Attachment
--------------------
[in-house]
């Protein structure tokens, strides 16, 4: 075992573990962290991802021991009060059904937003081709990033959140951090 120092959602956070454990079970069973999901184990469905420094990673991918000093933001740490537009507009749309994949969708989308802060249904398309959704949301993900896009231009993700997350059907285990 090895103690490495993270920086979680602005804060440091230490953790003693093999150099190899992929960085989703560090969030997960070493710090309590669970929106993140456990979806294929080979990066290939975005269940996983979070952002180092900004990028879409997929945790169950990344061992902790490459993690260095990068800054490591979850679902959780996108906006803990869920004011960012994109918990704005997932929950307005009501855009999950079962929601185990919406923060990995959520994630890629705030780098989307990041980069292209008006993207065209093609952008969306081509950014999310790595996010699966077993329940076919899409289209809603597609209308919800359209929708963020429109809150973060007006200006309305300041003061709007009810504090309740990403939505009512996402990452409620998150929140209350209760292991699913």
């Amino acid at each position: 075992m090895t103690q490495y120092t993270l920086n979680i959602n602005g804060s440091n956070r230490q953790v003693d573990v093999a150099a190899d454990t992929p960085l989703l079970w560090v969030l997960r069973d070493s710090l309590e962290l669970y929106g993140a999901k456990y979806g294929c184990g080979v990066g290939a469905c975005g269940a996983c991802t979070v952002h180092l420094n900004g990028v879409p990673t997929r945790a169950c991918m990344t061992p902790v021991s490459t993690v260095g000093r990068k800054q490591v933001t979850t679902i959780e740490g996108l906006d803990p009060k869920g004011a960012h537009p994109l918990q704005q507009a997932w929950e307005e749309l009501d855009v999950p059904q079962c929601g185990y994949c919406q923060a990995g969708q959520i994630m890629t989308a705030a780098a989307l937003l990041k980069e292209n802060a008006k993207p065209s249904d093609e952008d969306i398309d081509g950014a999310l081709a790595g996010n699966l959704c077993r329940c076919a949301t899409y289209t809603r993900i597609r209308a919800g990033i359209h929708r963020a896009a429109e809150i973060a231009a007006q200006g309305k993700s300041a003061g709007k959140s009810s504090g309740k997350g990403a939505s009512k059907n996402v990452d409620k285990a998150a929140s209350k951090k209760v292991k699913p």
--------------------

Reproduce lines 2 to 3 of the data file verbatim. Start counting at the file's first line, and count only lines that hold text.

């Protein structure tokens, strides 16, 4: 075992573990962290991802021991009060059904937003081709990033959140951090 120092959602956070454990079970069973999901184990469905420094990673991918000093933001740490537009507009749309994949969708989308802060249904398309959704949301993900896009231009993700997350059907285990 090895103690490495993270920086979680602005804060440091230490953790003693093999150099190899992929960085989703560090969030997960070493710090309590669970929106993140456990979806294929080979990066290939975005269940996983979070952002180092900004990028879409997929945790169950990344061992902790490459993690260095990068800054490591979850679902959780996108906006803990869920004011960012994109918990704005997932929950307005009501855009999950079962929601185990919406923060990995959520994630890629705030780098989307990041980069292209008006993207065209093609952008969306081509950014999310790595996010699966077993329940076919899409289209809603597609209308919800359209929708963020429109809150973060007006200006309305300041003061709007009810504090309740990403939505009512996402990452409620998150929140209350209760292991699913």
């Amino acid at each position: 075992m090895t103690q490495y120092t993270l920086n979680i959602n602005g804060s440091n956070r230490q953790v003693d573990v093999a150099a190899d454990t992929p960085l989703l079970w560090v969030l997960r069973d070493s710090l309590e962290l669970y929106g993140a999901k456990y979806g294929c184990g080979v990066g290939a469905c975005g269940a996983c991802t979070v952002h180092l420094n900004g990028v879409p990673t997929r945790a169950c991918m990344t061992p902790v021991s490459t993690v260095g000093r990068k800054q490591v933001t979850t679902i959780e740490g996108l906006d803990p009060k869920g004011a960012h537009p994109l918990q704005q507009a997932w929950e307005e749309l009501d855009v999950p059904q079962c929601g185990y994949c919406q923060a990995g969708q959520i994630m890629t989308a705030a780098a989307l937003l990041k980069e292209n802060a008006k993207p065209s249904d093609e952008d969306i398309d081509g950014a999310l081709a790595g996010n699966l959704c077993r329940c076919a949301t899409y289209t809603r993900i597609r209308a919800g990033i359209h929708r963020a896009a429109e809150i973060a231009a007006q200006g309305k993700s300041a003061g709007k959140s009810s504090g309740k997350g990403a939505s009512k059907n996402v990452d409620k285990a998150a929140s209350k951090k209760v292991k699913p």